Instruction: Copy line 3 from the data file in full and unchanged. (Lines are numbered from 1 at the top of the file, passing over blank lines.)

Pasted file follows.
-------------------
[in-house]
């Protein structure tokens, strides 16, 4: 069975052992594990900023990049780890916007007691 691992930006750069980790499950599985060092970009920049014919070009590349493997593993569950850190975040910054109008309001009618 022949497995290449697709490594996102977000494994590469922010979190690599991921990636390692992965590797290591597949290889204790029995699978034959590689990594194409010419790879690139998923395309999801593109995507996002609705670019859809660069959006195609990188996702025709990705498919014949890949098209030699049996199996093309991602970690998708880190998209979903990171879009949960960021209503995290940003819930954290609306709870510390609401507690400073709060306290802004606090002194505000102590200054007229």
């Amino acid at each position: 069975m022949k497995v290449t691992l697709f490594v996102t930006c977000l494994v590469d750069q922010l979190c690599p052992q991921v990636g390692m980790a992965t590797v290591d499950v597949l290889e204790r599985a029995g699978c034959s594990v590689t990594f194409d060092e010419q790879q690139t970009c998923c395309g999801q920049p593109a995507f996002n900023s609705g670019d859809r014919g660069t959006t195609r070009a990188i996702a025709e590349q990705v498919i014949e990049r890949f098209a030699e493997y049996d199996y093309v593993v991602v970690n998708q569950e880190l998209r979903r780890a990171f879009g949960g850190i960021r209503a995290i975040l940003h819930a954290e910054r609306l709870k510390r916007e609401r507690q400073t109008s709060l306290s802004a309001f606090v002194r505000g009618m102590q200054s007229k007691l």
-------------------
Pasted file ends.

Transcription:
């Amino acid at each position: 069975m022949k497995v290449t691992l697709f490594v996102t930006c977000l494994v590469d750069q922010l979190c690599p052992q991921v990636g390692m980790a992965t590797v290591d499950v597949l290889e204790r599985a029995g699978c034959s594990v590689t990594f194409d060092e010419q790879q690139t970009c998923c395309g999801q920049p593109a995507f996002n900023s609705g670019d859809r014919g660069t959006t195609r070009a990188i996702a025709e590349q990705v498919i014949e990049r890949f098209a030699e493997y049996d199996y093309v593993v991602v970690n998708q569950e880190l998209r979903r780890a990171f879009g949960g850190i960021r209503a995290i975040l940003h819930a954290e910054r609306l709870k510390r916007e609401r507690q400073t109008s709060l306290s802004a309001f606090v002194r505000g009618m102590q200054s007229k007691l």